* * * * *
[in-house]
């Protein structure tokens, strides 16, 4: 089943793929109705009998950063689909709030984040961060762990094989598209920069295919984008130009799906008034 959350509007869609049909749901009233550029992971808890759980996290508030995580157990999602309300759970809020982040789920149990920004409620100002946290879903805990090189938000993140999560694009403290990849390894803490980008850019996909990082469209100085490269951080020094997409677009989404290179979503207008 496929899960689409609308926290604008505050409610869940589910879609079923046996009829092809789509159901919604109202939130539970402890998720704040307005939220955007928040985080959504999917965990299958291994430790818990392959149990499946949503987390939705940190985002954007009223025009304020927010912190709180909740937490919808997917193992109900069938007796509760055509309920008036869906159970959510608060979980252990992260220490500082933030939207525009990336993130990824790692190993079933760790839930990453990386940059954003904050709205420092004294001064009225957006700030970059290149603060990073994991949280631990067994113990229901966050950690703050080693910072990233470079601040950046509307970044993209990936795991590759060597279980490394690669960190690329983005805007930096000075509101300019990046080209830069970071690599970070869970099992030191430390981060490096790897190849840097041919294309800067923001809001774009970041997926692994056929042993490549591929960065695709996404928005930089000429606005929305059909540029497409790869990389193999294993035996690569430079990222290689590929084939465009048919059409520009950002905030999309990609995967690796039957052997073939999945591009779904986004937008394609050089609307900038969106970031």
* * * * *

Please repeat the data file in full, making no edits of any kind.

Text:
[in-house]
């Protein structure tokens, strides 16, 4: 089943793929109705009998950063689909709030984040961060762990094989598209920069295919984008130009799906008034 959350509007869609049909749901009233550029992971808890759980996290508030995580157990999602309300759970809020982040789920149990920004409620100002946290879903805990090189938000993140999560694009403290990849390894803490980008850019996909990082469209100085490269951080020094997409677009989404290179979503207008 496929899960689409609308926290604008505050409610869940589910879609079923046996009829092809789509159901919604109202939130539970402890998720704040307005939220955007928040985080959504999917965990299958291994430790818990392959149990499946949503987390939705940190985002954007009223025009304020927010912190709180909740937490919808997917193992109900069938007796509760055509309920008036869906159970959510608060979980252990992260220490500082933030939207525009990336993130990824790692190993079933760790839930990453990386940059954003904050709205420092004294001064009225957006700030970059290149603060990073994991949280631990067994113990229901966050950690703050080693910072990233470079601040950046509307970044993209990936795991590759060597279980490394690669960190690329983005805007930096000075509101300019990046080209830069970071690599970070869970099992030191430390981060490096790897190849840097041919294309800067923001809001774009970041997926692994056929042993490549591929960065695709996404928005930089000429606005929305059909540029497409790869990389193999294993035996690569430079990222290689590929084939465009048919059409520009950002905030999309990609995967690796039957052997073939999945591009779904986004937008394609050089609307900038969106970031």